I'm PRN at two places, both oncology/med surg floors. Well, I worked last nite, had an awful nite. I had a 43yr old pt that just got diagnosed with lung cancer with mets to brain, liver, and bone. Then I had two surgicals that nothing was done on, had to get consents signed, do preps, and start the surgical checklist and then had a lady all the way down at the end of the hall who "accidently pulled her IV out because she hit her bedside table". Then I also had an IV left for me that was bad, wasn't even taken out, but didn't flush. Okay, so my lady who was neutropenic, the aide didn't get the second set of vitals until way late like maybe 9:30pm...told me in passing she had a 101.1 fever. Didn't even relate her being neutropenic so just gave her Tylenol for the fever. Luckily her fever came down. But got a call from my manager this afternoon stating the doctor had a fit because he wasn't called. That she could have gone septic and died. And at my other place, the standards are not the same. Well, we have eight or nine pts so if someone is running a fever, I relay it to the charge RN who then will call the doc. She's considered our desk nurse and does all the calling of the docs. Does anyone else feel like every little thing we do wrong is picked out, but we don't get appreciated for anything? Plus they had a "code review" this afternoon regarding a code that happened involving a 53yr old pt whose now a vegetable because the husband is really upset, saying we didn't respond quick enough. I think I'm getting burnt out and I've only been a nurse for THREE years. Now my manager wants me to come in and read the policy book on cancer pts, which will take about two hours so I know the policies at their place. Like I'm just a crappy nurse. I do feel bad. I'm glad the pt is okay. But I don't need phone calls at home regarding this stuff. :angryfire :angryfire
Mar 11, '04
Sorry you had a rough night. Seems we do work in a punitive, rather than supportive environment, and people just cover their butts and fry who happens to be in their way.
Whenever there's a bad outcome, people always sue and want to put the blame on someone.
Ultimately, I'm sure you realize, that while you consult with the charge nurse, it's still your responsibility, to assure the proper calls are being made.
Mar 11, '04
I think that this is where management gets us with the thinking that a nurse is a nurse is a nurse. As the prn person that does not regularly do oncology, a highly specialized area, I do not think that you should be placed in a position like the one you had last night. The nurse is a nurse is the kind of thinking that leads to burn out and nurses leaving the profession. A temp greater than 100.5 in a neutropenic patient needs in depth investigation where I work. I am sorry you had such a night but rather than coming down so hard on you they need to examine the situation and shoulder part of the responsibility for it. If the patient in cardiac arrest wasn't seen to quickly enough instead of just placing blame on the nurse they should look internally and realize maybe they need more help. Hugs to you, Adria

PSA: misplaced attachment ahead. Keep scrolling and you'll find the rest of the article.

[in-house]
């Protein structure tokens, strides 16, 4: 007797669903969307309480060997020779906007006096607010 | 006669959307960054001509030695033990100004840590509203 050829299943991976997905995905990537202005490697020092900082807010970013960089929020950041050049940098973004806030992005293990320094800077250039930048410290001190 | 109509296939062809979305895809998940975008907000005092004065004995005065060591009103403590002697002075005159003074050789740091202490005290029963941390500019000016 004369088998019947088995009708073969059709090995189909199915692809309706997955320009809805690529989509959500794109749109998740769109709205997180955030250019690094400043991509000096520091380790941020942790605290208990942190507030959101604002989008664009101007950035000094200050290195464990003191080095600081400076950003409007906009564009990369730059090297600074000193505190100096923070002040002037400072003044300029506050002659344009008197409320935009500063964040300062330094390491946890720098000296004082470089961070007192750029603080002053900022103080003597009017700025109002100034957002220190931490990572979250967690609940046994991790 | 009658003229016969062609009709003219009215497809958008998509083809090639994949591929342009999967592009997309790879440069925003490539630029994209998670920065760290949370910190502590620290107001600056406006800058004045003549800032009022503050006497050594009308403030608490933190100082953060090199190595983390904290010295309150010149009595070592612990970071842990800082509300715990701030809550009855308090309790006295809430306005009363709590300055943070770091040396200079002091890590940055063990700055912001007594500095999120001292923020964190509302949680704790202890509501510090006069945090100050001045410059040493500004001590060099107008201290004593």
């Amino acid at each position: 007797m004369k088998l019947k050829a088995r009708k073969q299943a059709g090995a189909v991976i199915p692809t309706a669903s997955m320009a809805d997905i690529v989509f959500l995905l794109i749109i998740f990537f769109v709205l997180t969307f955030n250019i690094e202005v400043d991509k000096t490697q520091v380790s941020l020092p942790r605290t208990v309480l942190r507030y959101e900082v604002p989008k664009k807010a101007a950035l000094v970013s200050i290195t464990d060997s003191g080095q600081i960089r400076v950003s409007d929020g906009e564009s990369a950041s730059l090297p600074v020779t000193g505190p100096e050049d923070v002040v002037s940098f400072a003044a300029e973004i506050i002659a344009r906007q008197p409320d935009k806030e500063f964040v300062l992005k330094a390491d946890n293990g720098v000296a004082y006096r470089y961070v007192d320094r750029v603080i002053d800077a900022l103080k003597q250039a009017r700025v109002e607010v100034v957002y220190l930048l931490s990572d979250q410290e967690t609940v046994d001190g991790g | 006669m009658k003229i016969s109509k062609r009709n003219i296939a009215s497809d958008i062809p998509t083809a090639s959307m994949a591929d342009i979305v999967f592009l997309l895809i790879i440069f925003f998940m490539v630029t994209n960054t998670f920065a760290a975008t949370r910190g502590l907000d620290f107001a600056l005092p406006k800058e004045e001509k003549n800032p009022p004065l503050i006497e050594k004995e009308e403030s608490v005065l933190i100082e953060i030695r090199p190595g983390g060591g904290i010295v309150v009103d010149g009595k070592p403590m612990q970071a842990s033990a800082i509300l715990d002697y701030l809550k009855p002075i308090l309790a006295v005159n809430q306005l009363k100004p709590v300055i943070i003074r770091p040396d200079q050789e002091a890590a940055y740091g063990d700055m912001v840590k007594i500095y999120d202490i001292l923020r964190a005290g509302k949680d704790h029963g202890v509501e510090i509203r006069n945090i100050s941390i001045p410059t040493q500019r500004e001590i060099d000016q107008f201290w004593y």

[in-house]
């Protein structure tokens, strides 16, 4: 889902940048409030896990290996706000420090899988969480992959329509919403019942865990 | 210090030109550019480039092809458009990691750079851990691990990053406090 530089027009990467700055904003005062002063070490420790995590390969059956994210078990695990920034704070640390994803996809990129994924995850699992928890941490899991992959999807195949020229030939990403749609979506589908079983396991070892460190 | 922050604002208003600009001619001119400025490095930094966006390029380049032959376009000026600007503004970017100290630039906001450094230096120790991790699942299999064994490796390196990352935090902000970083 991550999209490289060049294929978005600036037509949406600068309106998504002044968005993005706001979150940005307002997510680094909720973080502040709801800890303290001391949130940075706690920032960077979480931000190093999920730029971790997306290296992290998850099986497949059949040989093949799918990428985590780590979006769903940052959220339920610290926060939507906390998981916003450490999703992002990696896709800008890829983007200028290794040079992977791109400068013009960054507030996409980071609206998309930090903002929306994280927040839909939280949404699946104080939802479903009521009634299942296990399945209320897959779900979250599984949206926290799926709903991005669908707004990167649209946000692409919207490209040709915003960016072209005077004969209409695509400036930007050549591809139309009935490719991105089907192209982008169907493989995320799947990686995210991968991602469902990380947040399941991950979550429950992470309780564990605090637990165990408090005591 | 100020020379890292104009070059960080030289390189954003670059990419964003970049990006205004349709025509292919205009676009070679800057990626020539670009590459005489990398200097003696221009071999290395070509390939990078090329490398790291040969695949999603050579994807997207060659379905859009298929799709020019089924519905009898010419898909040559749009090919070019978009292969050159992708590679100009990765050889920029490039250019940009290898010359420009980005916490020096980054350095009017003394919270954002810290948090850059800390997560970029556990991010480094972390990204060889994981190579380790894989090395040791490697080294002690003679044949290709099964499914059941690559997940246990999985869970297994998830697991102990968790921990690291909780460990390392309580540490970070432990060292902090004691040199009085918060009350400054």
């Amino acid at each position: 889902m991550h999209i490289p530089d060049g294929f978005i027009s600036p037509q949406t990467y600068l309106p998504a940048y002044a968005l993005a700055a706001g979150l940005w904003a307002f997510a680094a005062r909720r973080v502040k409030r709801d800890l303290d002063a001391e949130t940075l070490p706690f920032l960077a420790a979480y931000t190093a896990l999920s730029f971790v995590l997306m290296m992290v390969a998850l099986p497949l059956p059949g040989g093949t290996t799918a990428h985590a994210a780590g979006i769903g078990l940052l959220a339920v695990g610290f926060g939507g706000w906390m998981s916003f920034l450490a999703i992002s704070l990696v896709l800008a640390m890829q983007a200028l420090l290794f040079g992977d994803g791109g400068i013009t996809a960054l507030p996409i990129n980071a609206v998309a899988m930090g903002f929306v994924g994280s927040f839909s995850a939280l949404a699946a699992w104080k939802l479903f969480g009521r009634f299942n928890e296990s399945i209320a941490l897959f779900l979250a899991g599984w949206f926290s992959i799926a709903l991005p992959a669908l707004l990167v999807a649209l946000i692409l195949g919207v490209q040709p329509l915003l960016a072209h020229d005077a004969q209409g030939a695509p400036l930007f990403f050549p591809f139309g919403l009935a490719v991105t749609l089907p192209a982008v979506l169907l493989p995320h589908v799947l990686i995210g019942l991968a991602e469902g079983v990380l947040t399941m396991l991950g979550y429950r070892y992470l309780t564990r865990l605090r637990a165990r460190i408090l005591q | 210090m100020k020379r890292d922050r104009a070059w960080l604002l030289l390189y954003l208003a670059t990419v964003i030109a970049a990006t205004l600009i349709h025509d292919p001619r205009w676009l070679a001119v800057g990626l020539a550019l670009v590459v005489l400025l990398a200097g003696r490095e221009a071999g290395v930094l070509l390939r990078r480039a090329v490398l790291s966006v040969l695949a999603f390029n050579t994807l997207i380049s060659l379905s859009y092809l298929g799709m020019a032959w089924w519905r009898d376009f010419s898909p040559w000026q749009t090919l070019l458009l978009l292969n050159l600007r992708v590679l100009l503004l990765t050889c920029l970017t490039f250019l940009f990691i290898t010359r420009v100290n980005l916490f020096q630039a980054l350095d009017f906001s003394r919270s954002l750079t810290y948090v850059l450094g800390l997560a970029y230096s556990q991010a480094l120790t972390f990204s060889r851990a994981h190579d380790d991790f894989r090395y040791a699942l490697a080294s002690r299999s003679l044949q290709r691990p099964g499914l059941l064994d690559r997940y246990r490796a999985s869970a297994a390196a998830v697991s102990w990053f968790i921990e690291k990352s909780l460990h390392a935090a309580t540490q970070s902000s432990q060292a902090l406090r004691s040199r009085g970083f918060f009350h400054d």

Mar 11, '04
I, too, am sorry that you had a bad night. I floated to an oncology unit years ago and it was tough. Yes, I often think that nurses receive little appreciation from management.
I am an RN who has ovarian cancer. I am receiving chemo. When I am neutropenic, a nurse reminds me to call if my temo is > 100.4
Mar 11, '04
Febrile neutropenia is an oncologic emergency. When a patient is neutropenic it basically means they have no immune system so infection can take over very quickly. Fortunately the outcomes are usually good. Always call for T. > 100.4 (I would call for less if it looks like it is rising). I'm very sorry this happened to you. They shouldn't be letting you work there without training for your sake and the patients. It's very demoralizing - I've been there. Maybe they have a class you can take.
Mar 11, '04
I dont work oncology but i understand what you are saying with management. I hate to be at home sometimes at a certain time of day because i know if i am going to get a call about something i can almost tell you what time it will be. I have gotten called about not calling a doc about a temp in the AM. Which really torked me off, considering it was the 7AM vitals and i knew the doc would be coming in within an hour, give or take a few minutes. I was aware and was monitoring the patient and would have called had he not come in soon. But, oops i didnt have time to remember to go back and chart that considering i had 9 other patients also. I had them call me about a code status on a patient, after i bent over backwards to get a copy showing the primary POA had a guardianship and it was reverted to their second choice.(Management didnt bother looking any farther than the code sheet wasnt signed by what appeared to be the "primary" but second in line for POAHC). So see they arent always looking at things the way it IS but the way it APPEARS. Hang in there.
Mar 11, '04
actually it wasn't the aide's responsibility to tell you the pt. was neutropenic, but it certainly was the nurse's from the previous shift....did you get report at change of shift?
Mar 12, '04
I knew the pt was neutropenic at the start of the shift. Yes, it was on the report sheet. But because there was so much going on towards the end of the shift, when I was told she had a fever I wasn't thinking of her neutropenic status. Honestly, I didn't know about the policy being over 100.4 and I've been working Oncology for almost two years.
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